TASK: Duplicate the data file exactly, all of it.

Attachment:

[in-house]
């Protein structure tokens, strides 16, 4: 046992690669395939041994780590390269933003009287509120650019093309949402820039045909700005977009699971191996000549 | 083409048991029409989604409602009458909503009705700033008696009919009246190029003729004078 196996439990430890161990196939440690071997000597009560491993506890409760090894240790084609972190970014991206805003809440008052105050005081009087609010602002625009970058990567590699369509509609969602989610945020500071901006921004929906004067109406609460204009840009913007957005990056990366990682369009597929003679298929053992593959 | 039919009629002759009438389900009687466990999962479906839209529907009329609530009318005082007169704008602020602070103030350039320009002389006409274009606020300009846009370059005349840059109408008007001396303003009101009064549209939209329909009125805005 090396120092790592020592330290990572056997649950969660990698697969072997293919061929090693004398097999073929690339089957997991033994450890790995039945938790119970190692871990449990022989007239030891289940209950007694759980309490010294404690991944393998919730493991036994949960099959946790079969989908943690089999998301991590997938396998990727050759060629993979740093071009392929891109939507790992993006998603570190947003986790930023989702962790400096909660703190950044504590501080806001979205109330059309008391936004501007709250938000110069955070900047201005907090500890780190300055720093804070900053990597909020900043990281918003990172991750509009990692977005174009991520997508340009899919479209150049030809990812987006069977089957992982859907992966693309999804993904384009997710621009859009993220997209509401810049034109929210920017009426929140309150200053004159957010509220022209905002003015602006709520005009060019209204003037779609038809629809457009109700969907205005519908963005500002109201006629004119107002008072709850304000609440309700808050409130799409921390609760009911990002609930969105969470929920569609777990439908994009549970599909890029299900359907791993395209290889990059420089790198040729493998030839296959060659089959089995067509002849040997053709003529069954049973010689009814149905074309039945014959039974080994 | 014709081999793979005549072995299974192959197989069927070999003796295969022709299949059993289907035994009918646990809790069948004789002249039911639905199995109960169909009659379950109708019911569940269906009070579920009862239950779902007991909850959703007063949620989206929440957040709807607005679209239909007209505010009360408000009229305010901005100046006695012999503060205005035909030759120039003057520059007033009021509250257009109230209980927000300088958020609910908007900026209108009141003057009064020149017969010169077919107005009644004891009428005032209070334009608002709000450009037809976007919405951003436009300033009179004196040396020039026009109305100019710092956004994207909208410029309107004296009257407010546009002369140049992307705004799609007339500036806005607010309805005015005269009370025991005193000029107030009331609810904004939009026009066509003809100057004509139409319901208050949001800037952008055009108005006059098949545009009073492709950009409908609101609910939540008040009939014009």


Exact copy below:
[in-house]
């Protein structure tokens, strides 16, 4: 046992690669395939041994780590390269933003009287509120650019093309949402820039045909700005977009699971191996000549 | 083409048991029409989604409602009458909503009705700033008696009919009246190029003729004078 196996439990430890161990196939440690071997000597009560491993506890409760090894240790084609972190970014991206805003809440008052105050005081009087609010602002625009970058990567590699369509509609969602989610945020500071901006921004929906004067109406609460204009840009913007957005990056990366990682369009597929003679298929053992593959 | 039919009629002759009438389900009687466990999962479906839209529907009329609530009318005082007169704008602020602070103030350039320009002389006409274009606020300009846009370059005349840059109408008007001396303003009101009064549209939209329909009125805005 090396120092790592020592330290990572056997649950969660990698697969072997293919061929090693004398097999073929690339089957997991033994450890790995039945938790119970190692871990449990022989007239030891289940209950007694759980309490010294404690991944393998919730493991036994949960099959946790079969989908943690089999998301991590997938396998990727050759060629993979740093071009392929891109939507790992993006998603570190947003986790930023989702962790400096909660703190950044504590501080806001979205109330059309008391936004501007709250938000110069955070900047201005907090500890780190300055720093804070900053990597909020900043990281918003990172991750509009990692977005174009991520997508340009899919479209150049030809990812987006069977089957992982859907992966693309999804993904384009997710621009859009993220997209509401810049034109929210920017009426929140309150200053004159957010509220022209905002003015602006709520005009060019209204003037779609038809629809457009109700969907205005519908963005500002109201006629004119107002008072709850304000609440309700808050409130799409921390609760009911990002609930969105969470929920569609777990439908994009549970599909890029299900359907791993395209290889990059420089790198040729493998030839296959060659089959089995067509002849040997053709003529069954049973010689009814149905074309039945014959039974080994 | 014709081999793979005549072995299974192959197989069927070999003796295969022709299949059993289907035994009918646990809790069948004789002249039911639905199995109960169909009659379950109708019911569940269906009070579920009862239950779902007991909850959703007063949620989206929440957040709807607005679209239909007209505010009360408000009229305010901005100046006695012999503060205005035909030759120039003057520059007033009021509250257009109230209980927000300088958020609910908007900026209108009141003057009064020149017969010169077919107005009644004891009428005032209070334009608002709000450009037809976007919405951003436009300033009179004196040396020039026009109305100019710092956004994207909208410029309107004296009257407010546009002369140049992307705004799609007339500036806005607010309805005015005269009370025991005193000029107030009331609810904004939009026009066509003809100057004509139409319901208050949001800037952008055009108005006059098949545009009073492709950009409908609101609910939540008040009939014009």